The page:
What Is Werner Syndrome?

Discover the Most Common Premature Aging Disorder

Elderly woman hugging younger woman
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Werner syndrome, also known as progeria of adulthood, is the most common premature aging disorder. Rapid aging, the defining feature of Werner syndrome, typically starts in your mid-30s. 

Werner syndrome is caused by mutations in the WRN gene on chromosome 8. It is an autosomal recessive disorder, meaning both parents have to have a copy of the gene for their child to be affected. The syndrome is estimated to occur in 1 in 20 million individuals in the United States, affecting both males and females equally.

Higher incidences of Werner syndrome have been reported in Japan and Sardinia.

Symptoms of Wener Syndrome

Despite rapid aging beginning later in life, signs of Werner syndrome can be seen during childhood and adolescence. Children with Werner syndrome tend to be unusually thin and grow slowly. By the age of 25, they may have gray hair, sparse head and body hair, and underdeveloped sexual characteristics which can cause infertility. Once the disease process accelerates in the mid-30s, their body begins to age faster than normal. This accelerated aging may cause:

  • Wrinkling and sagging of the face
  • Decreased muscle mass
  • Thin skin and loss of fat under the skin
  • Graying hair and hair loss
  • A high-pitched voice
  • Dental abnormalities 
  • Slowed reflexes

Along with the physical appearance of aging, body organs and systems also begin to age. This can cause:

  • Cataracts (cloudy spots on the lens of the eye)
  • Osteoporosis (weakened bones)

Getting a Diagnosis 

Werner's syndrome is typically diagnosed in the mid-30s when rapid aging symptoms appear. The syndrome is usually diagnosed based on physical examination.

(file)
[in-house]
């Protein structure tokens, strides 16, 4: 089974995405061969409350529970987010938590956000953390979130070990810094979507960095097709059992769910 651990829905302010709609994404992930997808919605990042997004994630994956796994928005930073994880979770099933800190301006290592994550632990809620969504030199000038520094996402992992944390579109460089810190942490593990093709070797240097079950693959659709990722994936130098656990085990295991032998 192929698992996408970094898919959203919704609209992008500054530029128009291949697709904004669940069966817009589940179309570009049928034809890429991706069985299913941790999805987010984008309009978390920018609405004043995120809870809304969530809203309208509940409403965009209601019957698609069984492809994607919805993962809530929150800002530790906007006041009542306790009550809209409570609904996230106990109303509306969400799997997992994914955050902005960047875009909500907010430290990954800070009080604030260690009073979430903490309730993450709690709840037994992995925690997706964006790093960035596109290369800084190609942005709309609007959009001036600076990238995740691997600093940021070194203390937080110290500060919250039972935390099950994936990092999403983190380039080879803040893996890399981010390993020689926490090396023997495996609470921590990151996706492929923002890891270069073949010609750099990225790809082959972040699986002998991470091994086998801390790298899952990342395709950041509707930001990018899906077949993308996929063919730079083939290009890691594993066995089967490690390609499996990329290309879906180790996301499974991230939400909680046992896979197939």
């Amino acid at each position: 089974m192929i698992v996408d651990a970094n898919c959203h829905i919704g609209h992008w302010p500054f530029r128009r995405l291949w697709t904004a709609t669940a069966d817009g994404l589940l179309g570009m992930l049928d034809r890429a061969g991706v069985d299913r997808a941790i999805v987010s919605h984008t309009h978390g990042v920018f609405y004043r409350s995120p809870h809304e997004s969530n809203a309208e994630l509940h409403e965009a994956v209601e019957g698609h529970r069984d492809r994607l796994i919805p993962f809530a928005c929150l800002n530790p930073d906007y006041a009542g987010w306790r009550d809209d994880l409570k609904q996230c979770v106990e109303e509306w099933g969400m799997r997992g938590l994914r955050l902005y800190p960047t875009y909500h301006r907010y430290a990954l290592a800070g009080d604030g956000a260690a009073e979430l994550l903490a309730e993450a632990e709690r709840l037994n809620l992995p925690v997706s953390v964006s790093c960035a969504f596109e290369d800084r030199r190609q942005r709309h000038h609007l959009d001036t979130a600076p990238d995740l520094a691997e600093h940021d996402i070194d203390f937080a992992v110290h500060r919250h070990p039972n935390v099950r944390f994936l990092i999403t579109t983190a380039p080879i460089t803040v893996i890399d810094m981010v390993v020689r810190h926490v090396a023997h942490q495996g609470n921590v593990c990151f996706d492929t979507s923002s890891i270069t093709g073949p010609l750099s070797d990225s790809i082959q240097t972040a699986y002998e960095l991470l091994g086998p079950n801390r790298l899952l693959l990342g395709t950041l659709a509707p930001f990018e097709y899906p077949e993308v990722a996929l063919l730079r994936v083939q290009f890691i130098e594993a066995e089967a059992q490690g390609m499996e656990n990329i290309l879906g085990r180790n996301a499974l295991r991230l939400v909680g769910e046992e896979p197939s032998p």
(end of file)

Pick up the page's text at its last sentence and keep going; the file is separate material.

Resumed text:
Imaging and laboratory tests can also aid in making a diagnosis. This may include screening for cataracts, checking bone density, and looking for cardiovascular issues or any tumors associated with the condition. Special laboratory testing may be used to examine skin cells or molecular testing of the WRN gene. 

Treatment for Werner Syndrome

There is no cure for Werner syndrome, nor is there a syndrome-specific treatment. Treatments are available, however, to help minimize symptoms. Since diabetes is common among people with Werner syndrome, blood sugar levels should be routinely checked. Cholesterol levels should be monitored as well, and treated if necessary. If you have the condition, your should also follow-up with an ophthalmologist and have your eyes checked for cataracts. 

Future Research on the Disease

Scientists have developed a strain of mice which have all the symptoms of Werner syndrome. They plan to use the mice in research to look at the relationship between aging and cancer, as well as gaining insight into the mechanisms at work in Werner syndrome.


The University of Washington is investigating Werner syndrome as well, offering clinical testing to those who may be affected.They also manage an international registry, which houses clinical information and biological samples for research-related testing. 

Wozniacka, A. (2002). Progeria (Werner syndrome). eMedicine

Press release, University of Texas M.D. Anderson Cancer Center, August 20, 2004.

National Organization for Rare Diseases (NORD). (2015) Werner Syndrome. NORD.​

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